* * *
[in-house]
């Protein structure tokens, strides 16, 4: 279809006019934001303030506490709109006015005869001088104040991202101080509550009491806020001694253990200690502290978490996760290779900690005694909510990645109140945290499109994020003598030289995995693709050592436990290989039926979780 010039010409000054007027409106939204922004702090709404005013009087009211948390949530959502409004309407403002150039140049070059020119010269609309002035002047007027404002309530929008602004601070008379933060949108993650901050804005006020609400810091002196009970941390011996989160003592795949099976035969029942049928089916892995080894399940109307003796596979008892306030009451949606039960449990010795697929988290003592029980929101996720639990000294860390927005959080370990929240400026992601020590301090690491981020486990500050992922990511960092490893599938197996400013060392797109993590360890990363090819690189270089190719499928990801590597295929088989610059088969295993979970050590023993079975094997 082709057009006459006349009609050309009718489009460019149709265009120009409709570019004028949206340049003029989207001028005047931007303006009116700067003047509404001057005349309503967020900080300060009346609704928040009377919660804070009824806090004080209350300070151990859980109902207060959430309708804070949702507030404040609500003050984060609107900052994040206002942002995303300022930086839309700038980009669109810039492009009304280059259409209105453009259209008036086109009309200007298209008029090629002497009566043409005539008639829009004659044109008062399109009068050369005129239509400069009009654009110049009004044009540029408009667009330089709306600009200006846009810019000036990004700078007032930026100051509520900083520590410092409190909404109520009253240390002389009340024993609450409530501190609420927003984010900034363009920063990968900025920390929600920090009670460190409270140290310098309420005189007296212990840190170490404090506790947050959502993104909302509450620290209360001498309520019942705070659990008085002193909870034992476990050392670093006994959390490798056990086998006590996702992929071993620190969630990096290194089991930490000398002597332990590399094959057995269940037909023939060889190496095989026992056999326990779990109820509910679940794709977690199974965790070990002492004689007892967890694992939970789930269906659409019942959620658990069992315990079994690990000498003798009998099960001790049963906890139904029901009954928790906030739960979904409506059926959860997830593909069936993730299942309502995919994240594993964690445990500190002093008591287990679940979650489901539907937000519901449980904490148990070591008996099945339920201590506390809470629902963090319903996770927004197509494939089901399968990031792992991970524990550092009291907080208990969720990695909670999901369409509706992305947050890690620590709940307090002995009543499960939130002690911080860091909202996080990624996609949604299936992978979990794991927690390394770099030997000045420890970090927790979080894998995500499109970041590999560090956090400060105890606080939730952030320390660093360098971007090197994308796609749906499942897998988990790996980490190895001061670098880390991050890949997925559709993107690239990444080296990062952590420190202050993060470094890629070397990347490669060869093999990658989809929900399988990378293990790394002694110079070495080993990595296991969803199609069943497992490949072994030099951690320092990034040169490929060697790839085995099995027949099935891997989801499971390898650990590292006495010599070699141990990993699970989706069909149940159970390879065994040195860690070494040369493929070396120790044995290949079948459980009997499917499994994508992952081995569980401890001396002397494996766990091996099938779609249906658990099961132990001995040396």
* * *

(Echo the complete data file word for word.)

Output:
[in-house]
């Protein structure tokens, strides 16, 4: 279809006019934001303030506490709109006015005869001088104040991202101080509550009491806020001694253990200690502290978490996760290779900690005694909510990645109140945290499109994020003598030289995995693709050592436990290989039926979780 010039010409000054007027409106939204922004702090709404005013009087009211948390949530959502409004309407403002150039140049070059020119010269609309002035002047007027404002309530929008602004601070008379933060949108993650901050804005006020609400810091002196009970941390011996989160003592795949099976035969029942049928089916892995080894399940109307003796596979008892306030009451949606039960449990010795697929988290003592029980929101996720639990000294860390927005959080370990929240400026992601020590301090690491981020486990500050992922990511960092490893599938197996400013060392797109993590360890990363090819690189270089190719499928990801590597295929088989610059088969295993979970050590023993079975094997 082709057009006459006349009609050309009718489009460019149709265009120009409709570019004028949206340049003029989207001028005047931007303006009116700067003047509404001057005349309503967020900080300060009346609704928040009377919660804070009824806090004080209350300070151990859980109902207060959430309708804070949702507030404040609500003050984060609107900052994040206002942002995303300022930086839309700038980009669109810039492009009304280059259409209105453009259209008036086109009309200007298209008029090629002497009566043409005539008639829009004659044109008062399109009068050369005129239509400069009009654009110049009004044009540029408009667009330089709306600009200006846009810019000036990004700078007032930026100051509520900083520590410092409190909404109520009253240390002389009340024993609450409530501190609420927003984010900034363009920063990968900025920390929600920090009670460190409270140290310098309420005189007296212990840190170490404090506790947050959502993104909302509450620290209360001498309520019942705070659990008085002193909870034992476990050392670093006994959390490798056990086998006590996702992929071993620190969630990096290194089991930490000398002597332990590399094959057995269940037909023939060889190496095989026992056999326990779990109820509910679940794709977690199974965790070990002492004689007892967890694992939970789930269906659409019942959620658990069992315990079994690990000498003798009998099960001790049963906890139904029901009954928790906030739960979904409506059926959860997830593909069936993730299942309502995919994240594993964690445990500190002093008591287990679940979650489901539907937000519901449980904490148990070591008996099945339920201590506390809470629902963090319903996770927004197509494939089901399968990031792992991970524990550092009291907080208990969720990695909670999901369409509706992305947050890690620590709940307090002995009543499960939130002690911080860091909202996080990624996609949604299936992978979990794991927690390394770099030997000045420890970090927790979080894998995500499109970041590999560090956090400060105890606080939730952030320390660093360098971007090197994308796609749906499942897998988990790996980490190895001061670098880390991050890949997925559709993107690239990444080296990062952590420190202050993060470094890629070397990347490669060869093999990658989809929900399988990378293990790394002694110079070495080993990595296991969803199609069943497992490949072994030099951690320092990034040169490929060697790839085995099995027949099935891997989801499971390898650990590292006495010599070699141990990993699970989706069909149940159970390879065994040195860690070494040369493929070396120790044995290949079948459980009997499917499994994508992952081995569980401890001396002397494996766990091996099938779609249906658990099961132990001995040396």